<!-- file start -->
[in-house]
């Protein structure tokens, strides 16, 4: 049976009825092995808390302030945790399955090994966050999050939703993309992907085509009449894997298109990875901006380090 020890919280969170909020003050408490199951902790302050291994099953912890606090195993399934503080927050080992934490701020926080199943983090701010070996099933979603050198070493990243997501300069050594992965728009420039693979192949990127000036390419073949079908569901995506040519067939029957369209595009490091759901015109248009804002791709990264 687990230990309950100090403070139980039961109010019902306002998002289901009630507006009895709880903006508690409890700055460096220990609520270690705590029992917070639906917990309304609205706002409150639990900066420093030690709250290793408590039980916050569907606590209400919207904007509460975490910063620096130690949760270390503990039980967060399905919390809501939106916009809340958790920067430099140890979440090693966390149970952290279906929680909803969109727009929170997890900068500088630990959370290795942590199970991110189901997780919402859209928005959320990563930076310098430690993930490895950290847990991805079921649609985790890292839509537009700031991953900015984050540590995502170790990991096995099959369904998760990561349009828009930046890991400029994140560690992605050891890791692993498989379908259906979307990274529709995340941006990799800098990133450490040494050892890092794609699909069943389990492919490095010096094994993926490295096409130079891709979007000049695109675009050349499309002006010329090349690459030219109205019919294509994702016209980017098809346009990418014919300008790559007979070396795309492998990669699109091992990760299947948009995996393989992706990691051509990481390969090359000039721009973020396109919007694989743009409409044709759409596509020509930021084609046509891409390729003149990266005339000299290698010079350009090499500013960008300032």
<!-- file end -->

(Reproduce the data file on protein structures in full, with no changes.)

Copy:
[in-house]
């Protein structure tokens, strides 16, 4: 049976009825092995808390302030945790399955090994966050999050939703993309992907085509009449894997298109990875901006380090 020890919280969170909020003050408490199951902790302050291994099953912890606090195993399934503080927050080992934490701020926080199943983090701010070996099933979603050198070493990243997501300069050594992965728009420039693979192949990127000036390419073949079908569901995506040519067939029957369209595009490091759901015109248009804002791709990264 687990230990309950100090403070139980039961109010019902306002998002289901009630507006009895709880903006508690409890700055460096220990609520270690705590029992917070639906917990309304609205706002409150639990900066420093030690709250290793408590039980916050569907606590209400919207904007509460975490910063620096130690949760270390503990039980967060399905919390809501939106916009809340958790920067430099140890979440090693966390149970952290279906929680909803969109727009929170997890900068500088630990959370290795942590199970991110189901997780919402859209928005959320990563930076310098430690993930490895950290847990991805079921649609985790890292839509537009700031991953900015984050540590995502170790990991096995099959369904998760990561349009828009930046890991400029994140560690992605050891890791692993498989379908259906979307990274529709995340941006990799800098990133450490040494050892890092794609699909069943389990492919490095010096094994993926490295096409130079891709979007000049695109675009050349499309002006010329090349690459030219109205019919294509994702016209980017098809346009990418014919300008790559007979070396795309492998990669699109091992990760299947948009995996393989992706990691051509990481390969090359000039721009973020396109919007694989743009409409044709759409596509020509930021084609046509891409390729003149990266005339000299290698010079350009090499500013960008300032």